The Wright Center for Patient & Community Engagement brings ‘The Good of the Hive’ mural project to Scranton
Artist Matt Willey of The Good of the Hive painted the mural, ‘The Bees’ Struggle to Survive,’ at the North Carolina Museum of Natural Sciences in Raleigh, North Carolina. The Wright Center for Community Health is sponsoring one of his trademark murals in downtown Scranton.
The Wright Center for Patient & Community Engagement is bringing “The Good of the Hive,” a global mural project by artist Matt Willey that raises awareness about the importance of pollinators, to downtown Scranton as part of Scranton Tomorrow’s Mural Arts Program. The month-long project is scheduled to begin the week of Tuesday, Aug. 30.
The academic sponsor, Lackawanna College, will also host a lecture by the artist on Friday, Oct. 14 at 6 p.m. at the institution’s theater, 501 Vine St., Scranton. Seating for the free event is on a first-come, first-served basis.
The mural, on the side of the Civic Ballet Theater Building, 234 Mifflin Ave., will bring the artist closer to his personal commitment of hand-painting 50,000 honeybees — the number of bees in a healthy, thriving hive — in murals around the world. The completed mural will be unveiled on Friday, Nov. 4 at 5:30 p.m. during a special reception. Light fare will be served during the program.
Director of Public Affairs/Advisor Liaison to President & CEO
“We are both excited and honored to be the premier sponsor of this unique mural project in Scranton,” said Kara Seitzinger, director of public affairs and advisor liaison to the president and CEO of The Wright Centers for Community Health and Graduate Medical Education. “We hope it will inspire the community to think collectively, in the same way honeybees do. The health of the honeybees is predicated on the health of the hive, not an individual bee.
“It’s the perfect metaphor for the COVID-19 pandemic: The health of the community is based on the behaviors and health of us all, not just one individual,” she added.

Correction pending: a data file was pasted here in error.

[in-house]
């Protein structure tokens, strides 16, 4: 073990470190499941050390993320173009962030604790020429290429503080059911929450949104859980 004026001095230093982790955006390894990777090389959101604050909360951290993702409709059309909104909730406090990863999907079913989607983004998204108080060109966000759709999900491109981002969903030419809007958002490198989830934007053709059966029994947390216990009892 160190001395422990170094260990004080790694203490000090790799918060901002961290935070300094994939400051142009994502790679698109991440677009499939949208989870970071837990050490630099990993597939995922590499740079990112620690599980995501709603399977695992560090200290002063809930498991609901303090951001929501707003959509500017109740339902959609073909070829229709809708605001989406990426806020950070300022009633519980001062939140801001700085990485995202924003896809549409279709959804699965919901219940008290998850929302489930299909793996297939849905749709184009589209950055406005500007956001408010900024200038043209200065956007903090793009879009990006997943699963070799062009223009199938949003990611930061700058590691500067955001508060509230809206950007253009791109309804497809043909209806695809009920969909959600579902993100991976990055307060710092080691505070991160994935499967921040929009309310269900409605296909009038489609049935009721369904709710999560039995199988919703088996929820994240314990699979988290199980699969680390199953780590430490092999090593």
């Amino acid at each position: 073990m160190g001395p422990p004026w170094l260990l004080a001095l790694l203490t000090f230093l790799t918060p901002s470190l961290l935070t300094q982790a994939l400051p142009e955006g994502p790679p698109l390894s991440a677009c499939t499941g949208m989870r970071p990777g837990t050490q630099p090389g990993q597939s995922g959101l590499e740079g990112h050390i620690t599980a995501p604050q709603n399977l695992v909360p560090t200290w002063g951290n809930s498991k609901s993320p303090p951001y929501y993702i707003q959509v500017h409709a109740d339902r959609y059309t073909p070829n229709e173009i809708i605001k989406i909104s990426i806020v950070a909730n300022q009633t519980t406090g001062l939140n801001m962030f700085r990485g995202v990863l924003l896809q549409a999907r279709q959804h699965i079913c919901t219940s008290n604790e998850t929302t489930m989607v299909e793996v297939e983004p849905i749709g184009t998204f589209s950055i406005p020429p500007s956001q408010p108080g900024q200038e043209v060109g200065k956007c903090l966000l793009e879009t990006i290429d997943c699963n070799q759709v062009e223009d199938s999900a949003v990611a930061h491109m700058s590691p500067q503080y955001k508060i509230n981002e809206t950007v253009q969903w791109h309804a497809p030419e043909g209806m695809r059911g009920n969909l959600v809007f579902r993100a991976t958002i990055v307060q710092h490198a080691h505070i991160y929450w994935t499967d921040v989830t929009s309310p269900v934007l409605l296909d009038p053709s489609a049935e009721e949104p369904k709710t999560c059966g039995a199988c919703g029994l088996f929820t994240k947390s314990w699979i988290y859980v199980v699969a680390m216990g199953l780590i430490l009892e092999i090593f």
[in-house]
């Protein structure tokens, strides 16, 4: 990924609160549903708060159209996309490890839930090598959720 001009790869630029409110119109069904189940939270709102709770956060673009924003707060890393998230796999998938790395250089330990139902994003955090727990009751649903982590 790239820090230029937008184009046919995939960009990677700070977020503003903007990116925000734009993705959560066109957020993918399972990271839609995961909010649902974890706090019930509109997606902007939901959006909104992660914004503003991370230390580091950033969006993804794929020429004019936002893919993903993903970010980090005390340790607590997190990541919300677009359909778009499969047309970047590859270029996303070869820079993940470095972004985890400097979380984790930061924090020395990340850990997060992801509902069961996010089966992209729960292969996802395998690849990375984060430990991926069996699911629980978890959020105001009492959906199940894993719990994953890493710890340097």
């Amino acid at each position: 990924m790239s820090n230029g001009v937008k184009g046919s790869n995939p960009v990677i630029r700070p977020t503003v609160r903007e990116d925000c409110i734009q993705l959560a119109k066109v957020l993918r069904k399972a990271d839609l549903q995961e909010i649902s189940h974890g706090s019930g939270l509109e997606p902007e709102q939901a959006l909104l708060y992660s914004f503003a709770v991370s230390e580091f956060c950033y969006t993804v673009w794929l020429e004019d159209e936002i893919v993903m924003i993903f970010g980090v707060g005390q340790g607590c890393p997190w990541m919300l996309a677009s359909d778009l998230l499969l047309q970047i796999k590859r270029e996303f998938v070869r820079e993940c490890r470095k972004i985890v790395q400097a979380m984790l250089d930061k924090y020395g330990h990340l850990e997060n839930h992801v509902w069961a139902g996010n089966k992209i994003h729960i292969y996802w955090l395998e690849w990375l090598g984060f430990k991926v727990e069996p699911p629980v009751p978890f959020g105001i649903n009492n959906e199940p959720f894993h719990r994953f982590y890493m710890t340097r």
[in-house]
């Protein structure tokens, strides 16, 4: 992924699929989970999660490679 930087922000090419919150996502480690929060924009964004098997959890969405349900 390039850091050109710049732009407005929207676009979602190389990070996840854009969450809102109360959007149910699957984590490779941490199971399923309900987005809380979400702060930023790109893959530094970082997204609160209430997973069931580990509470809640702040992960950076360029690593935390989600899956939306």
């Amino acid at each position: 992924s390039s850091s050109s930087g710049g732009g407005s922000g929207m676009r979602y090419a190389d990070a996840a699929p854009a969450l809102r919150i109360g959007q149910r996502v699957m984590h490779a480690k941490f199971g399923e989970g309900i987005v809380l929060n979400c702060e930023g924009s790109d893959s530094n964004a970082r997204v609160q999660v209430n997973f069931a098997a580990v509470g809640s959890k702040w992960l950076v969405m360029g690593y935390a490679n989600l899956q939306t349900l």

Willey’s mission is to ignite curiosity and active engagement around planetary health issues through art, bees and storytelling. His vision is a world filled with people that see and experience the beauty and connectedness of all things. “The hive I’m creating is a metaphor for us all: No matter your color, nationality, religion, gender, age or economic status. This piece of art is an idealized picture of health to focus on as we work toward solutions,” he said.
The worldwide mural project demonstrates perseverance in the face of adversity. Six years into an estimated 20-year project, Willey has created 35 murals and installations with more than 8,600 hand-painted bees. He has reached hundreds of thousands of people and created large-scale works at the Smithsonian’s National Zoo in Washington D.C., Dag Hammarskjold Plaza in New York City and Burt’s Bees Global Headquarters in Durham, North Carolina.
The artist has collaborated with the World Council of Peoples for the United Nations (WCPUN) and New York City’s Art in the Parks Public Art Program. He has painted his murals at schools across the country and in the United Kingdom. In October of 2021, his art was displayed at the American Embassy in Beijing, China.
Willey has shared the stories of “The Good of the Hive” through speaking engagements at the United Nations, the Food and Agriculture Organization, and the German and French Embassies in Washington D.C., Smithsonian’s National Zoo, Duke University, Georgetown University, the Planetary Health Alliance 2018 annual meeting in Scotland, many podcasts, including the National Education Association, and educational institutions throughout the United States.
His work has been featured in The New York Times, Reuters London, The Today Show, The Huffington Post, The Washington Post, and countless other publications and media channels.
Good of the Hive artist Matt Willey will deliver a lecture at Lackawanna College, in collaboration with The Wright Center for Community, on Friday, Sept. 2 at 6 p.m. He will also paint his trademark bee-themed mural on the side of the Civic Theater Building, 234 Mifflin Ave., in downtown Scranton. The mural will take about one month to paint.
The Wright Center for Patient & Community Engagement’s mission is to improve the health and welfare of the community through education, advocacy and patient-centered services and efforts directed toward the social and economic determinants of health. Its 18-member board, comprised of Wright Center for Community Health patients and area professionals, helps the region’s less fortunate, including those experiencing homelessness, poverty, food insecurity, social isolation and other hardships.
For more information about The Wright Centers for Patient & Community Engagement, go to TheWrightCenter.org.